Phising scam email making the rounds.

I received an email from PayPal indicating that I did not correctly log into my account and that I should click on the link that the email included to log in again to correct the situation. Of course, I was grateful to PayPal until something occurred to me.

I don’t have a PayPal account.

Of course, this email was one of among many of those emails known as phishing scams. Thus, I thought I should post the information and provide you with some tips.

First, if you receive such a message, DO NOT click on the link it provides. Even if you realize that it is a scam after you click on the link, it could take you to a web site that adds spyware to your system which could record your keyboard clicks or be used to steal personal information.

If you do have an account with the company that the email reports that it is from, you should contact the company customer service and let them know that you received it and ask them if they want you to forward it to them for their investigation. You should know that if you log in incorrectly, the company web site gives you procedures to use to correct the situation.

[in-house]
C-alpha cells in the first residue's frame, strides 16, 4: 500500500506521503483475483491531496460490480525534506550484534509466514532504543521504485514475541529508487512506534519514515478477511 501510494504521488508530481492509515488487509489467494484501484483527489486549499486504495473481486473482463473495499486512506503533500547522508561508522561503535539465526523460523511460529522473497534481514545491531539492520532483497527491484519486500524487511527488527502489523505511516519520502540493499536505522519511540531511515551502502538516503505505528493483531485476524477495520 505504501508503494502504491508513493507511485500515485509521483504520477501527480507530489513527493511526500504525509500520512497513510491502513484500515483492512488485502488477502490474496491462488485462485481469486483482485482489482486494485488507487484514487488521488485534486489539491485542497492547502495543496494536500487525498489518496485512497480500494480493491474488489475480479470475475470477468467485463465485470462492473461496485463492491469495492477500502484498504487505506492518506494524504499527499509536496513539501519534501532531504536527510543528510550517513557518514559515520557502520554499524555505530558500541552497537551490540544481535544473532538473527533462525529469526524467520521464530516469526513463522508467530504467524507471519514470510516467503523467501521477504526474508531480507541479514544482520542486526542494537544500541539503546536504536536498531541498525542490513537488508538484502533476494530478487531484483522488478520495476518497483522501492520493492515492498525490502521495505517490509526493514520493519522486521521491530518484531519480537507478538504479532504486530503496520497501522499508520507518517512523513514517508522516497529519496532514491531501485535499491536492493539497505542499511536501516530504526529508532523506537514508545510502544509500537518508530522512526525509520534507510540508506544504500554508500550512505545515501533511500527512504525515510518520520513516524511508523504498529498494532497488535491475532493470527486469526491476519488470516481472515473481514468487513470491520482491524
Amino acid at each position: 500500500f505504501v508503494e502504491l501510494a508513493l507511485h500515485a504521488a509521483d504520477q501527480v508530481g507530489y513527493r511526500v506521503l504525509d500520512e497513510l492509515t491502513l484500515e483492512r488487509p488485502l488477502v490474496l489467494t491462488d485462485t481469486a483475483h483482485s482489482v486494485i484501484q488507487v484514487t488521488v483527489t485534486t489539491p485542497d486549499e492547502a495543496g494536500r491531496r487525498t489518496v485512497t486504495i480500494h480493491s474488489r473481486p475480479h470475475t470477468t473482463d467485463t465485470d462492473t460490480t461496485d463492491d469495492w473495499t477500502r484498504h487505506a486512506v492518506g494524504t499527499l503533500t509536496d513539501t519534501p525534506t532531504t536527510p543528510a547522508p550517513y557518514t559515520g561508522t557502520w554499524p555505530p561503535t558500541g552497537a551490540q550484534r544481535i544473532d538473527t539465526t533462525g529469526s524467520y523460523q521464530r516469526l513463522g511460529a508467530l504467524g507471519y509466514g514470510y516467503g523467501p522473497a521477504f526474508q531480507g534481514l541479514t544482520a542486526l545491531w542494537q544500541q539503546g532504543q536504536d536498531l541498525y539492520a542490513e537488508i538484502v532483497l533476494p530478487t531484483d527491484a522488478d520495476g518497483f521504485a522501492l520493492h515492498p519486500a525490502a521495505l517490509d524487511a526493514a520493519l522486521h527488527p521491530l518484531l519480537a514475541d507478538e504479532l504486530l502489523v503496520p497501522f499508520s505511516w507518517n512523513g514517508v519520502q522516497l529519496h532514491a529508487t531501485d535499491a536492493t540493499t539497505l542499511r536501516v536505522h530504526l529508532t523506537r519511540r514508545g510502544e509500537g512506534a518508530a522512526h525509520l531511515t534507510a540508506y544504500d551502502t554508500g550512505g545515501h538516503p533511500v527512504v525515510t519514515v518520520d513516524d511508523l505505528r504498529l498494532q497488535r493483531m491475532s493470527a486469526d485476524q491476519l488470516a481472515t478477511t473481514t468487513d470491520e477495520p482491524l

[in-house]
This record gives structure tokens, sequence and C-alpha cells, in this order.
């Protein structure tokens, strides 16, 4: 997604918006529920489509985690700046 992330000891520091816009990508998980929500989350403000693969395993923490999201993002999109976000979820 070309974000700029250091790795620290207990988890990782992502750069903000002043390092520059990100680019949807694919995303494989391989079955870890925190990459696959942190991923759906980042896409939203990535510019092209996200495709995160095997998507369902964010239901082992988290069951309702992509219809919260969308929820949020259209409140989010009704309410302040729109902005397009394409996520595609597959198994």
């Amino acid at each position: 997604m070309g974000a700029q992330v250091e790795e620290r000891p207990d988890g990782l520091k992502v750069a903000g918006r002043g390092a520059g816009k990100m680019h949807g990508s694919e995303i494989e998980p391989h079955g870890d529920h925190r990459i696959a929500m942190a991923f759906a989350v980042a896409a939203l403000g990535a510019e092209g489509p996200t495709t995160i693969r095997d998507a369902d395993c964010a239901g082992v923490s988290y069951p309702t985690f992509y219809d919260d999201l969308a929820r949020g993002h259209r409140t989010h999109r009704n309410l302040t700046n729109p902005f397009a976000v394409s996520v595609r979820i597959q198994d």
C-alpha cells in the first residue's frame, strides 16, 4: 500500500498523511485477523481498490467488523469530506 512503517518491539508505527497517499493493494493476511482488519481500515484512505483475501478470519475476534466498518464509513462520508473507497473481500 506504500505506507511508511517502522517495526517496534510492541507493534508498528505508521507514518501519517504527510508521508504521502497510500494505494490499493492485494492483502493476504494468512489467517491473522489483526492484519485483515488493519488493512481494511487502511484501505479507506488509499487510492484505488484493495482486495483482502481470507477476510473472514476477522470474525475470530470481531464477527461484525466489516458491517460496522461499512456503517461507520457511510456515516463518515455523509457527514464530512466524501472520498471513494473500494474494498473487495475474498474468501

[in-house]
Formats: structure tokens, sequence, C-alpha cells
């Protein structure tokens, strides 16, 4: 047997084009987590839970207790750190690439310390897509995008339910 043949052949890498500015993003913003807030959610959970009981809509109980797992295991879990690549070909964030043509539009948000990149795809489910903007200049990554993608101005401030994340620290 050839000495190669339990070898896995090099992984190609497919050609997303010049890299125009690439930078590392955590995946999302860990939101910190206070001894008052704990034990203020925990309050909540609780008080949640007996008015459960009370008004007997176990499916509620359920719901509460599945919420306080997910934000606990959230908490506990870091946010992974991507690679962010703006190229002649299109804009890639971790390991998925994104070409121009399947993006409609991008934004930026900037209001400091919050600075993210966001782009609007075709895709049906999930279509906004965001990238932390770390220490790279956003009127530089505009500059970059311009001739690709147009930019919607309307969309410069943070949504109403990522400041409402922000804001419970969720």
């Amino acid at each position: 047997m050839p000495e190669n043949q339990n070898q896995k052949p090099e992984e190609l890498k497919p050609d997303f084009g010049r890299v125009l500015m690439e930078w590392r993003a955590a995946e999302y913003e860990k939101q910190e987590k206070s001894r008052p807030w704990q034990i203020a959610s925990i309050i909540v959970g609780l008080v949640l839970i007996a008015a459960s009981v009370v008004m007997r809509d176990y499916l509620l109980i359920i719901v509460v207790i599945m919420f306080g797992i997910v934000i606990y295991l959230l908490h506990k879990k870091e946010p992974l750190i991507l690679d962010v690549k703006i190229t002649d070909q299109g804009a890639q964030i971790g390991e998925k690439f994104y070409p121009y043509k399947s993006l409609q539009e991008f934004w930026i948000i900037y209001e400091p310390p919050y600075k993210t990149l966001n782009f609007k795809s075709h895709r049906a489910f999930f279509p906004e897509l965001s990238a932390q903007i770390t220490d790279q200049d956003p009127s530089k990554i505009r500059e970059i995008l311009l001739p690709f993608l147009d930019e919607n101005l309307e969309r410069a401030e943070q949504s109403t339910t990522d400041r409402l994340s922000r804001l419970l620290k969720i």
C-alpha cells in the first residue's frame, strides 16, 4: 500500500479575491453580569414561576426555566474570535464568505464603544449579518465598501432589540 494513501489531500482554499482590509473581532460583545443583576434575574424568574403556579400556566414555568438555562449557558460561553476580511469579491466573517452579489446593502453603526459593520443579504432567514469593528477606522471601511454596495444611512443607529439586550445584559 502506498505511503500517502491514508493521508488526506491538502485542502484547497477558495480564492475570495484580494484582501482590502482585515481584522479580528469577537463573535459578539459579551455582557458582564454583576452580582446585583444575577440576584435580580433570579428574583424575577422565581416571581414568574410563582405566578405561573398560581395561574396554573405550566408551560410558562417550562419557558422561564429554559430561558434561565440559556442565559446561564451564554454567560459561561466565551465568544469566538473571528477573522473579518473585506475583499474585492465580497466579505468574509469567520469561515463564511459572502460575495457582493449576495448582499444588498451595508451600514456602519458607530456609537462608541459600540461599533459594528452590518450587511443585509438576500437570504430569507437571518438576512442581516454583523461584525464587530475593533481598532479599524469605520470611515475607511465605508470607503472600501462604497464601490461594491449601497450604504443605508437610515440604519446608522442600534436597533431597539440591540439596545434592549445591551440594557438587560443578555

If two people have access to that account—for example a husband and a wife—you might be tempted to believe that the other caused some problem. Do not buy it. Get in touch with the other person and ask them if they had a problem logging in. If so, contact the company by phone to correct it. If not, report it to the company customer service.

Remember that you should never give any personal information through email. A reputable company will contact you by phone if there is a problem. If you are logged onto a site that asks for personal information, make sure that the web address in the address bar begins with https://whatevercompany.com. The https means that you are on a secure page of that web site and it is considered safe. Even then, if they are asking questions that you feel that they just should not ask, do not answer until you contact the company by phone to see why.

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